Sensors that learn: The evolution from taste fingerprints to patterns of early disease detection

Nicolaos Christodoulides, Michael P. McRae, Glennon W. Simmons, Sayli S. Modak, John T. McDevitt

Research output: Contribution to journalReview articlepeer-review


The McDevitt group has sustained efforts to develop a programmable sensing platform that offers advanced, multiplexed/multiclass chem-/bio-detection capabilities. This scalable chip-based platform has been optimized to service real-world biological specimens and validated for analytical performance. Fashioned as a sensor that learns, the platform can host new content for the application at hand. Identification of biomarker-based fingerprints from complex mixtures has a direct linkage to e-nose and e-tongue research. Recently, we have moved to the point of big data acquisition alongside the linkage to machine learning and artificial intelligence. Here, exciting opportunities are afforded by multiparameter sensing that mimics the sense of taste, overcoming the limitations of salty, sweet, sour, bitter, and glutamate sensing and moving into fingerprints of health and wellness. This article summarizes developments related to the electronic taste chip system evolving into a platform that digitizes biology and affords clinical decision support tools. A dynamic body of literature and key review articles that have contributed to the shaping of these activities are also highlighted. This fully integrated sensor promises more rapid transition of biomarker panels into wide-spread clinical practice yielding valuable new insights into health diagnostics, benefiting early disease detection.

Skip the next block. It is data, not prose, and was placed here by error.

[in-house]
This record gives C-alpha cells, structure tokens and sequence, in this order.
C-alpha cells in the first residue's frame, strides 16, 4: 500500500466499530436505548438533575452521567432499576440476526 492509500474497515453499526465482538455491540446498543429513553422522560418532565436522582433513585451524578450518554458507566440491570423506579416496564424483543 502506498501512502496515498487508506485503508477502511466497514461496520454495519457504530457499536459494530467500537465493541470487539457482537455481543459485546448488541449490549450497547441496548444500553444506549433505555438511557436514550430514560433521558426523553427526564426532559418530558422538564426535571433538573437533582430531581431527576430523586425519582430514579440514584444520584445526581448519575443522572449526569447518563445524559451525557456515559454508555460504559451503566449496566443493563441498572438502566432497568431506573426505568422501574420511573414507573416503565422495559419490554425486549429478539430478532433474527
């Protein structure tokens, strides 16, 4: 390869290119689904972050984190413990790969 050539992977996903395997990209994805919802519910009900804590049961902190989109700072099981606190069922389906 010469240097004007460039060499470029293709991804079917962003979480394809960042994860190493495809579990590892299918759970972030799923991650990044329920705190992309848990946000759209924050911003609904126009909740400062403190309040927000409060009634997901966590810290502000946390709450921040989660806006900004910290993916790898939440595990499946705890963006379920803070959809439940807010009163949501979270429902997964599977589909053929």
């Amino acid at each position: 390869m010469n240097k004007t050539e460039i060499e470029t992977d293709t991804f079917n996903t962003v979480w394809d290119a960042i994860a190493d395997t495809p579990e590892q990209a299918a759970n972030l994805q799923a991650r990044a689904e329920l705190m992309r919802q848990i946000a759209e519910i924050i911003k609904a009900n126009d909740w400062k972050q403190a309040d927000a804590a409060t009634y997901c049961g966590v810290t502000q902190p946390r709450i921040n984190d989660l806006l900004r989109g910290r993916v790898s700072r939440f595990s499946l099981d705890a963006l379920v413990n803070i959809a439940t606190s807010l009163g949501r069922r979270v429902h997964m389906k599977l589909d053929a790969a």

Original languageEnglish (US)
Article number251
Issue number4
StatePublished - Apr 1 2019


  • Biomarkers
  • Biosensors
  • Early disease detection
  • Electronic taste chip
  • Electronic tongue
  • Point-of-care
  • Programmable bio-nano-chip (p-BNC)
  • Saliva
  • Serum

ASJC Scopus subject areas

  • Control and Systems Engineering
  • Mechanical Engineering
  • Electrical and Electronic Engineering


Dive into the research topics of 'Sensors that learn: The evolution from taste fingerprints to patterns of early disease detection'. Together they form a unique fingerprint.

Cite this